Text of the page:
State health officials said one of their main priorities is making sure rural Alaskans have equal and equitable access to a vaccine.
“This is a highly talked about conversation right now,” Zink said. “We know that rural health outcomes are generally worse.”
On both a federal and state level, conversations about equitable access to vaccine distribution are being had, she said.
A team of 40 people including state and Alaska Native Tribal Health Consortium representatives are working “around the clock” on plans to receive, distribute and administer the vaccine, Walker Linderman said.
Alaska has not yet decided which vaccine it will receive, but that will depend on which is ultimately determined to be safest and most effective, and which is logistically easiest for distribution in the state, McLaughlin said.
They also might see differential effectiveness of these vaccines by sub-populations — for example, one might work better on older adults or those who are higher-risk. That will influence their decision, too.
Dr. Liz Ohlsen, a physician with the state health department, said on a call late last week that although the development of a COVID-19 vaccine has moved much more quickly than is typical, neither drug companies have skipped any steps for their clinical trials.
There are a couple reason for the sped-up timeline, none of which involve safety or efficacy compromises, Ohlsen said.
“Labs all around the world dropped everything they were working on and switched to this,” she said. “So there’s been a lot of information sharing in ways that we’ve never seen before.”
Both drug companies have now completed their phase three clinical trials, she said. Tens of thousands of people have now been tested, with scientists looking closely at how safe they are and how well they work.
Ohlsen said people should be aware that according to the data published so far on the two vaccines, it appears that both can cause mild side effects within the first few days.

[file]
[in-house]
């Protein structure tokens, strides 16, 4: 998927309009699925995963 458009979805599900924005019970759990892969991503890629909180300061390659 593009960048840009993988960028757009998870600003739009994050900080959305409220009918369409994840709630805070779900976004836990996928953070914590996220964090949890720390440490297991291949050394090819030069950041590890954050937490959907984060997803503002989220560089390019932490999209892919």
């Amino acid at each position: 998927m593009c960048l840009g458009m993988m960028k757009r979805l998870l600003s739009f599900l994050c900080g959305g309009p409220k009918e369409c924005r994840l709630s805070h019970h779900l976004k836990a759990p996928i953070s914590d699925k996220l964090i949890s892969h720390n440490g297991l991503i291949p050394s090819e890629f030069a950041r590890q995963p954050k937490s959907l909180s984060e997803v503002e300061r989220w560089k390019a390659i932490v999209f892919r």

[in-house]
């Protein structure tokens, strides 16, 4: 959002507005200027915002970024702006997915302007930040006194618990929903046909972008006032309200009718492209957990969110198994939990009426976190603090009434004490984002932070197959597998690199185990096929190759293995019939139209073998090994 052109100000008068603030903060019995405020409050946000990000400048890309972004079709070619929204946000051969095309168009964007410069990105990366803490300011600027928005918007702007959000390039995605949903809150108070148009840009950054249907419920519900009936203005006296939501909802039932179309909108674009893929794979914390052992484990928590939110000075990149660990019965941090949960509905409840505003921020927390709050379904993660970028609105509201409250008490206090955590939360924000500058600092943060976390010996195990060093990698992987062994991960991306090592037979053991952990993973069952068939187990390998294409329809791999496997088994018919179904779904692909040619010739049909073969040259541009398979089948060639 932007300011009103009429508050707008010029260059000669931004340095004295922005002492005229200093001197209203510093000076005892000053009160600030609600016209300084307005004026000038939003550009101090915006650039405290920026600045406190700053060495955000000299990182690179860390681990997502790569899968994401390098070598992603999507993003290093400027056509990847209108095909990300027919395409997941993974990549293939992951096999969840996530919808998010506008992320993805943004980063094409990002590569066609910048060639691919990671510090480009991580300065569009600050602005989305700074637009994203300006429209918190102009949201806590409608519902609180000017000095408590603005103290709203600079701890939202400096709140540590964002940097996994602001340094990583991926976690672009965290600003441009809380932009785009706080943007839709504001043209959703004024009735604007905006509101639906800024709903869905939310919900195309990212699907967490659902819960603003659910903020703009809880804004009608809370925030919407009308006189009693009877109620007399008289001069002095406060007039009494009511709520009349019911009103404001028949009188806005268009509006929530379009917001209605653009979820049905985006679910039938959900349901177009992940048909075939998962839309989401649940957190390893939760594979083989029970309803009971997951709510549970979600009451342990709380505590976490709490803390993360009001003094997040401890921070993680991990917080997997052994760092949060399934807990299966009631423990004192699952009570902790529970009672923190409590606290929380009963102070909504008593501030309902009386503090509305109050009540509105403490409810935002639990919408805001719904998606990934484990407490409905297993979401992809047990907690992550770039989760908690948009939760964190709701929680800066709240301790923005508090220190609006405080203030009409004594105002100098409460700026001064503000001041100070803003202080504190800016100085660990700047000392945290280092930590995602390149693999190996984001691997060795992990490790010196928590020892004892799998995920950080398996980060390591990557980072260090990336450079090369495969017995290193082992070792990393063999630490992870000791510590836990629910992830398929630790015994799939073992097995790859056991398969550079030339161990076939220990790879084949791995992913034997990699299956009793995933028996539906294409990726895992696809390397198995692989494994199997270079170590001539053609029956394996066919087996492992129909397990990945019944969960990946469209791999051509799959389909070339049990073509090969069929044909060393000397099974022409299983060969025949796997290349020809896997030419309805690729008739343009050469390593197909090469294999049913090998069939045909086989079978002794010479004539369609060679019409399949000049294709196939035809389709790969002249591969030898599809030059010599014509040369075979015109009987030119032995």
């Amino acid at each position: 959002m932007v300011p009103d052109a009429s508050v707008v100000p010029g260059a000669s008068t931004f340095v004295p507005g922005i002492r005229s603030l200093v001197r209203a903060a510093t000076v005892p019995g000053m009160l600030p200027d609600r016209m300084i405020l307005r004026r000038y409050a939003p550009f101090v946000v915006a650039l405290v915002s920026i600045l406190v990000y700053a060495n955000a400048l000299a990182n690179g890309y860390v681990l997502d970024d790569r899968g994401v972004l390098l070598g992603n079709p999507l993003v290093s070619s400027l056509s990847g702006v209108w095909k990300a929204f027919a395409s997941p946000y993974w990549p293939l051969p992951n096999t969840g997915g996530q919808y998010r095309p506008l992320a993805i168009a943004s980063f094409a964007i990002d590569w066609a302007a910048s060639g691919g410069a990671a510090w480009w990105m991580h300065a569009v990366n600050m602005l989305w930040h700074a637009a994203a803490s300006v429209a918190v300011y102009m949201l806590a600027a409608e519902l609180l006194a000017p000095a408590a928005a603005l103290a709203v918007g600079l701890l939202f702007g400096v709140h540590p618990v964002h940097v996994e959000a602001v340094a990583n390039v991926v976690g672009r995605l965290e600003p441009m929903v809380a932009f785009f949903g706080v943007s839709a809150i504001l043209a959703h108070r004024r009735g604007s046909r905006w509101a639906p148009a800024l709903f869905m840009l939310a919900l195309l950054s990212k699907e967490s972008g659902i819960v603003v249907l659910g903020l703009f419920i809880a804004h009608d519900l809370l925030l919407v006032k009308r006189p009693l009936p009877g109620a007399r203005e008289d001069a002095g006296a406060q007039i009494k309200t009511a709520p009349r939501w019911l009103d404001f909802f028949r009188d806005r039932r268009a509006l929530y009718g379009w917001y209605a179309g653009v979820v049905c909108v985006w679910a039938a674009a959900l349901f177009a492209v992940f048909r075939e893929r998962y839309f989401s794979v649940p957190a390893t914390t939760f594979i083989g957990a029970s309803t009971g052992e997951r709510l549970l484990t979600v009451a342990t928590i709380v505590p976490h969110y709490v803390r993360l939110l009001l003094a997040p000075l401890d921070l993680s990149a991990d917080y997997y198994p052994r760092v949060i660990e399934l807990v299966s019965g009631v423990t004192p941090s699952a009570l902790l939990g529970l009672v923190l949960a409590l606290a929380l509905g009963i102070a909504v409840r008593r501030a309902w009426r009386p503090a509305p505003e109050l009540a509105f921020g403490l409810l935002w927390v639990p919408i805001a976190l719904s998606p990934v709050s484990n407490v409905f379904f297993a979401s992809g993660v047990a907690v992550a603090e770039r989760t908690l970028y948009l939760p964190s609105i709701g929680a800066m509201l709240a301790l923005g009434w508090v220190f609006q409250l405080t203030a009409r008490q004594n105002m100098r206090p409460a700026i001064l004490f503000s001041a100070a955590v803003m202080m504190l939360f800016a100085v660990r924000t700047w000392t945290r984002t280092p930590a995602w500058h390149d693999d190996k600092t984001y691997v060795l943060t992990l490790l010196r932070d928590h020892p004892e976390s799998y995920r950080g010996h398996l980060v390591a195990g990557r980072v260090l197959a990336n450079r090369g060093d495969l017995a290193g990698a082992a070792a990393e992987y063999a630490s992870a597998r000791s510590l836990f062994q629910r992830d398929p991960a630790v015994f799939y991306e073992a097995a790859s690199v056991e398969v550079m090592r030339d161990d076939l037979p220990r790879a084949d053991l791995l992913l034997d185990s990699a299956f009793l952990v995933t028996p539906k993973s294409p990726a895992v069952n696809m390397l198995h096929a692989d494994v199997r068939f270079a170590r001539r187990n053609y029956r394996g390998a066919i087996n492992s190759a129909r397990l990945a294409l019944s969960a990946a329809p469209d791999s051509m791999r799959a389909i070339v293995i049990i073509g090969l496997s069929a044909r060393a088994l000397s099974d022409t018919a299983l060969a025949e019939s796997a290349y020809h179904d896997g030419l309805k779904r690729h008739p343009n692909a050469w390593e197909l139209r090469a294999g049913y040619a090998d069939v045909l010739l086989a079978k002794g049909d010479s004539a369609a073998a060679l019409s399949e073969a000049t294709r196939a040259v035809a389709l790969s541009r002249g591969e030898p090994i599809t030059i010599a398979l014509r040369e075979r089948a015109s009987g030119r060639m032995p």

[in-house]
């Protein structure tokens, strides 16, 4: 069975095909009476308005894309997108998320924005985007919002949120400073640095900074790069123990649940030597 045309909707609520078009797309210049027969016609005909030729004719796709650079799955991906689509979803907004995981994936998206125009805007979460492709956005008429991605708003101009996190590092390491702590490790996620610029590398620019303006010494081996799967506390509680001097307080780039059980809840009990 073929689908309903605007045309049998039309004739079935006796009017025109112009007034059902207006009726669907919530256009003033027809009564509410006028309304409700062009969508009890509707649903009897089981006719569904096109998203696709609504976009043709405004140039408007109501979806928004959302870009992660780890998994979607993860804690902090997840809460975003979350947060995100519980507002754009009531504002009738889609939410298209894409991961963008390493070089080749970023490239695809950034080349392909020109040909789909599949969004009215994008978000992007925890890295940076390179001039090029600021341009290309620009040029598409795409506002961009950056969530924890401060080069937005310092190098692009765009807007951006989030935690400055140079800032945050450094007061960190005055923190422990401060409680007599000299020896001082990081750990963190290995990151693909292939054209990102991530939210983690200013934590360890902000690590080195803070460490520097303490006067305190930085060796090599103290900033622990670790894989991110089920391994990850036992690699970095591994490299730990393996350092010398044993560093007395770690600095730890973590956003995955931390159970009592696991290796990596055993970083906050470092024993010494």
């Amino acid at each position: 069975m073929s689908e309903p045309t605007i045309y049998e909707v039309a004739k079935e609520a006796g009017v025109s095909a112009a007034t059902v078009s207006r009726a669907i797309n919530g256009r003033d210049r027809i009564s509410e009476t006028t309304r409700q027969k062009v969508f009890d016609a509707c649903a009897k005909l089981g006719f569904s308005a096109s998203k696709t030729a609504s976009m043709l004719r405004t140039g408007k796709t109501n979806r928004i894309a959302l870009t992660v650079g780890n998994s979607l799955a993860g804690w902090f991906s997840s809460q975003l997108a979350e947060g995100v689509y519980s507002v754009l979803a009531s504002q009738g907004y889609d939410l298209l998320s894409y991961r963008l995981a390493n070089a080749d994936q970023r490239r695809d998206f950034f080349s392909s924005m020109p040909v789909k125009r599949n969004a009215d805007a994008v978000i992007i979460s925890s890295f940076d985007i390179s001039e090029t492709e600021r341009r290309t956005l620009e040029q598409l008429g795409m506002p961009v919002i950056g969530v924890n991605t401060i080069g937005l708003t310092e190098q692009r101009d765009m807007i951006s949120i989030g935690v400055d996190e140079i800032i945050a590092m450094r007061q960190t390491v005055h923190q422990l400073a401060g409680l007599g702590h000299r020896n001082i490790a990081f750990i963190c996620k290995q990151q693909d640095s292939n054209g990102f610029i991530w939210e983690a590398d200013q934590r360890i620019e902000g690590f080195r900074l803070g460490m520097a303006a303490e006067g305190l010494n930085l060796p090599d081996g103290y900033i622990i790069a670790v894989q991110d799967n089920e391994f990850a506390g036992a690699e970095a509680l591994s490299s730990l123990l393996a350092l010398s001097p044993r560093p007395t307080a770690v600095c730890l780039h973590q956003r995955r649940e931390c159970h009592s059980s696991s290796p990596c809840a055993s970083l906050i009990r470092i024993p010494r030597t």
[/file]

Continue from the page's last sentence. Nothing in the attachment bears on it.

“So these are things like fatigue, headache, joint pain and chills,” she said. The second dose usually provokes more of an “immune response,” she said, which is why those side effects are most substantial then.
These symptoms simply show that your body is “mounting a response,” and are not a sign that the vaccine is hurting you, she said.
Still, “it’s important that people know beforehand that it would not be unexpected side effects to have these adverse effects in the first one to three days of getting the vaccine,” she said.
More will be known once all data from the clinical trials becomes publicly available, she said.
There should be no cost for patients receiving a vaccine, said Walker Linderman. However, health care providers will likely be able to bill insurance for an administration fee.
The federal Centers for Disease Control and Prevention has also said that cost will not be an obstacle to getting the vaccine, and that supplies will be distributed by the federal government at no cost to enrolled COVID-19 vaccination providers.
Despite the hurdles that remain, Alaska officials say the news of a vaccine on the horizon is reason to feel hopeful.
“We’re incredibly excited by the opportunity for possible vaccination in the near future,” said Zink.
Still, she reminded Alaskans that a vaccine is not a magic cure, and Alaskans still need to be following all public health guidelines right now to help control the spread. There still record amounts of virus circulating in the state, she said. The effects of the vaccine will not be felt immediately.
“I kind of think of it like the sun,” she said. “Alaskans are used to dark winter, and we’re also used to the fact that Dec. 22nd doesn’t feel much lighter than the 21st. And I think the vaccine is going to feel the same way.”
First, you won’t notice it, she said. By February, it will feel like something’s changing.
“And by summer solstice, it’s going to be like, the sun is out, and it is different than it’s been before,” she said.
ADN reporter Zaz Hollander contributed to this story.